There is already a great interest around the world in the tanks produced in Zalaegerszeg. The tank test track is also a real novelty. The explosives and ammunition factory in Várpalota is very important as well, and it is no exaggeration to say that it is of strategic importance for the defence industry of the whole of Europe. In addition to the Lynx KF41s, priority acquisitions include NASAMS air defence systems, Swedish Carl-Gustaf M4 anti-tank guns, German Leopard 2A7HU tanks, and CZ Bren handguns manufactured in Kiskunfélegyháza. Our country’s primary goal is to build a dedicated, capable, and deterrent army. To this end, our soldiers must be equipped with the most modern weapons and equipment. We have recently signed a joint venture agreement with Dynamit Nobel Defence, which will allow us to produce their shoulder-launched rocket launchers and their main components on their production lines in Hungary in the coming years.

We are building an ‘iron dome’ over Hungary from elements of the Israeli system. Israeli-made short-, medium- and long-range radar systems are coming in, complemented by Norwegian-American-made anti-aircraft missiles. These will work in tandem to secure Hungary’s airspace in a similar way to Israel’s Iron Dome. This will give Hungary the cutting edge of military technology in air defence.

I am confident that we will create a functioning, profitable industry that will be another engine of the Hungarian economy.

In addition to job creation and tax revenues, a strong domestic defence industry is important because it reduces our dependence on foreign suppliers and thus increases our security. In the medium term, the products of the Hungarian defence industry will appear on international markets, further increasing the international weight of our country. The huge potential of the Hungarian defence industry can unfold at the best possible time, as one of the recurring themes of EU defence ministerial discussions is that stocks are being depleted and there is insufficient capacity for after-market production.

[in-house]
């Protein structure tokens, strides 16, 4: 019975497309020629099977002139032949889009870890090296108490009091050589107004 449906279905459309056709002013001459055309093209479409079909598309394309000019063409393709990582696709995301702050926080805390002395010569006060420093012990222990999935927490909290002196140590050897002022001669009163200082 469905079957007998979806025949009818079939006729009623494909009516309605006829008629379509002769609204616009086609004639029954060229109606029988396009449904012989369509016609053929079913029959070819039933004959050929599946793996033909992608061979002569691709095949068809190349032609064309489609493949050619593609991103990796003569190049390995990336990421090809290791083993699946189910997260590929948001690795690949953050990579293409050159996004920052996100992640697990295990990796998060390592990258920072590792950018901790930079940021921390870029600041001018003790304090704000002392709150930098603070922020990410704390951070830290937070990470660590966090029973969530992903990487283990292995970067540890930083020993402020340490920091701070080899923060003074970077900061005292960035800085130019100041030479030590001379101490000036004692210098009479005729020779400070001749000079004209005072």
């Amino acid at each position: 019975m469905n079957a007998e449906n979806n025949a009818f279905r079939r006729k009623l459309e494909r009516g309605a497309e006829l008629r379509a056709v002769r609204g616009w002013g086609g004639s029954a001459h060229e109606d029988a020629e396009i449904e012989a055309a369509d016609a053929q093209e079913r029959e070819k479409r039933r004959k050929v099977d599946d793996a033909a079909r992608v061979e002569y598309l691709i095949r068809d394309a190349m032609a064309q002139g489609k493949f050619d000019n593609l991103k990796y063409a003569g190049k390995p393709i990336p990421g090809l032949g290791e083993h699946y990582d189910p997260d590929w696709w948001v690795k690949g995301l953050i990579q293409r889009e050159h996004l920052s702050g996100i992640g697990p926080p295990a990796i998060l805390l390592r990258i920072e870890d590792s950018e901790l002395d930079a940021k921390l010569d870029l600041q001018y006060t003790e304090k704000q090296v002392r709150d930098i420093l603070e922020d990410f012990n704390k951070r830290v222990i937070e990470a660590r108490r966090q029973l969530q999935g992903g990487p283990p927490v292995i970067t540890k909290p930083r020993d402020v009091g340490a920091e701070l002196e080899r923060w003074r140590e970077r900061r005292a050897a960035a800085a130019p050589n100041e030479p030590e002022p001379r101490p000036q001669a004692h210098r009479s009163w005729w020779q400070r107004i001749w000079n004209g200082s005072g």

As former ambassador to London, you are well-versed in the world of diplomacy. Which countries would you strengthen international relations with?

NATO membership is a priority for Hungary. We are part of a strong defence alliance which can only function effectively if it is based on strong national forces. If everyone does his or her part conscientiously, more will be added to the common good, so that we can count on the community to be able to defend us effectively if we are attacked. We are committed to our responsibilities as members. One of the important aspects of this is that we have a NATO headquarters (Multinational Division Centre in Székesfehérvár), which gives us a special position even within the Alliance.

We have a large presence in the Western Balkans, in Kosovo as part of NATO’s KFOR mission, and in Bosnia and Herzegovina as part of EUFOR ALTHEA. In KFOR, we also had the opportunity to hold the position of commander for a year, and it is no exaggeration to say that Major General Ferenc Kajári has become world-famous within NATO. We are therefore proactive in NATO’s work, both in terms of decision-making and making our voice heard. However, we are very cautious not to get drawn into the war in Ukraine. It is very thin ice whether one is supplying arms to Ukraine independently or as a NATO member, and we consistently refrain from both. Our air force is also involved in the air defence tasks of the Baltic States and Slovenia, and together with the V4 countries we are negotiating with Slovakia about cooperation in air policing.

Bilateral meetings are also very important, my first official trip was to Germany, for example, but I have also been to Israel, and neighbouring countries such as Austria, Slovakia, and Lithuania.

The 842 billion HUF accumulated in the defence fund added to the annual defence spending in next year’s budget opens up new horizons, this way the country will truly fulfil the NATO commitment to spend 2 per cent of GDP on the military. But the Hungarian Defence Minister has voiced an even more ambitious goal.

The government’s national strategic objective is to strengthen the armed forces, therefore we are committed to fulfilling our NATO commitments. We must increase the weight of the Hungarian armed forces within the budget if we want to achieve deterrence. When I talk to the defence ministers of any NATO member state, they already mention targets of 2.5–3 per cent, and we believe it is reasonable to set similarly ambitious goals.

[1] The ZalaZone innovation hub is a long-term project comprising a test field for automated vehicles suitable for traditional, electronic and automated vehicles, a ‘smart city’ architecture concept, and a research and technology centre near the town of Zalaegerszeg.

Read Next

'The huge potential of the Hungarian defence industry can unfold at the best possible time, as one of the recurring themes of EU defence ministerial discussions is that stocks are being depleted and there is insufficient capacity for after-market production.'